I am trying to decide between an iPad mini and the Kindle, but as a 60 year old radiologist, my needs are not as wide as a younger person. This would otherwise be the primary argument for the iPad, because of these medical apps, most of which I will not use or do not need.
My uses are primarily journal articles in PDF format, but there are of course, many images, and one reason I am getting this is because it needs to be portable but with a bigger screen than the smartphone (currently HTC Evo 4G). Comparing the hardware and to a less extent the software capabilities seems to favor the Kindle, but then the return rate seems to be high. I am concerned that the Apple OS does not run Flash, but do not know how to properly assess this.
I am looking at this for the next few years, recognizing that things are always changing. I realize that it is going to take a while before HTML 5 is widespread. One blogger said the following about the Kindle: “A browser which can support flash content and renders popular medical sites properly makes the need for apps less critical unlike the case of the iPad.
As it is basically Android I suspect it will be a matter of time before someone fixes the lack of marketplace accessibility.”
Would you mind giving me your opinion as to which one would be better for me? Thanks!
Tom Clayton, MD
Hi Tom. Good questions and there are no straightforward answers but if portability is important then personally I think a mid-sized tablet is better than going for 10 inch one. In that case, I would think the choice is between the Google Nexus 7 and the iPad Mini. While the Kindle Fire HD is well priced it has lower hardware specs and you lose the true Android experience.
As an Android user, getting an Android based tablet would have the advantage that you are already in the same ecosystem so that would save cost in terms of apps purchased.
I agree that while a flash capable browser makes native apps less a necessity, apps do have their value – the ability to run without an Internet connection, local data, design and user experience etc.
Getting an iPad mini in this respect is also not a bad idea. It gives you the best of both worlds – an Android phone and an iOS tablet. While Android is catching up, there are still more iOS tablet apps than Android, including medical ones. So you have the option of running an iOS medical app if there is none for the Android market and that to me is a big plus. You can get an idea if you compare the free medical iOS apps versus the free medical Android app listing.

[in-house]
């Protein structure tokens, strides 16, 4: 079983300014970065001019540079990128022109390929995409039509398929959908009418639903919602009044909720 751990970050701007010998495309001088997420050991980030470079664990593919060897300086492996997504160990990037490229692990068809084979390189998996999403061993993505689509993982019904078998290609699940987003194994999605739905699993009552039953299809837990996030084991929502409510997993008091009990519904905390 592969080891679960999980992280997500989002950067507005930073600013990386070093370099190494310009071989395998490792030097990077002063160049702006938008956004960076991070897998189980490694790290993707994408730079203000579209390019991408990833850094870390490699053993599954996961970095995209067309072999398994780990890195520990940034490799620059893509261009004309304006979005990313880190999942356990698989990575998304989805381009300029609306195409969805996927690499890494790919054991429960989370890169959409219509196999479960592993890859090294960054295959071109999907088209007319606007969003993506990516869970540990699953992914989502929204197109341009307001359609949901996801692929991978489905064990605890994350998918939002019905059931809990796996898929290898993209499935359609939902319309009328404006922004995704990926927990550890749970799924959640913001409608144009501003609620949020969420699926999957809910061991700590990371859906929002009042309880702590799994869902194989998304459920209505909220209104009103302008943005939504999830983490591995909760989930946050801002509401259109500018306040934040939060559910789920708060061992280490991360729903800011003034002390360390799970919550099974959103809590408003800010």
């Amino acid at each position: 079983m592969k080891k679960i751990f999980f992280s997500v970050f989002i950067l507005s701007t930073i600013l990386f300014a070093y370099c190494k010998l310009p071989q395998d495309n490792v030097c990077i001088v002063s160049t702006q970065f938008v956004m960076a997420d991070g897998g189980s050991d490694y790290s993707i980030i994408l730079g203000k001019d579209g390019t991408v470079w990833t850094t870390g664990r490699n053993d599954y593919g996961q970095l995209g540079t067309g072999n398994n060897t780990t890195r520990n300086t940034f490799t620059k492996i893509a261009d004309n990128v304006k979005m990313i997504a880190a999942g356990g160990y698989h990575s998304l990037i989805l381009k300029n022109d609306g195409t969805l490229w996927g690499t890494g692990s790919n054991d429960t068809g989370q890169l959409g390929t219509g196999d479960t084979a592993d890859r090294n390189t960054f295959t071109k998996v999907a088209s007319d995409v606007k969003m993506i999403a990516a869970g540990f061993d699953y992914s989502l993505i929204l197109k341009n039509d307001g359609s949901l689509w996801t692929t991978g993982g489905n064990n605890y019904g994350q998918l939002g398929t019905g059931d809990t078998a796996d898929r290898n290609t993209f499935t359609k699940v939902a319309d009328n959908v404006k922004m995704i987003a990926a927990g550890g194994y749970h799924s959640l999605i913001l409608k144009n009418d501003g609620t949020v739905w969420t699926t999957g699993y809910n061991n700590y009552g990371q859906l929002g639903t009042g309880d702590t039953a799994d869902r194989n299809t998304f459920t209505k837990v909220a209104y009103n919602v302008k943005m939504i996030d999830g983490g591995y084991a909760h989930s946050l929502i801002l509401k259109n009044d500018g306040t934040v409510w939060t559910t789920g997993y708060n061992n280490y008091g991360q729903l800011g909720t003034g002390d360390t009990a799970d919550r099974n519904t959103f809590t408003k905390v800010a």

If you intend to use the device mainly for reading e.g. journal PDFs and ebooks then one consideration is battery life – here the iPad Mini wins over the Google Nexus 7 (12 hrs vs just under 10 in the Engadget review). Would the lack of the retina display matter? I don’t think my eyes can tell that much of a difference, not especially for ebooks. The iPad mini has also a slightly larger display so it might make a difference. You wouldn’t miss the Kindle experience much especially since you can run the Kindle app in both the iPad Mini and the Nexus 7. If a higher resolution is important for you (I don’t know how much of a difference it would make for radiology images on a mid-sized tablet for instance) then you might have to consider a higher res Android mid-range table e.g. one of the Samsung offerings.
Lastly before you get a mid-range tablet, do consider the type of Internet connectivity you will need. If you already have a phone with a data plan, perhaps a Wifi only tablet will suffice but you will have to make that decision, based on your needs and what deals your provider can give you.
You sent your feedback from Medwebapp.com so I presume you will be running some of my medical web apps. Both the Nexus 7 and the iPad mini should run the html5 web apps without any problem.
Good luck in making your choice – honestly it’s a tough one. If you ask me which I would get, at this point in time it is the iPad mini as truly, it will give you the option of having the best of both worlds and a quality Apple product.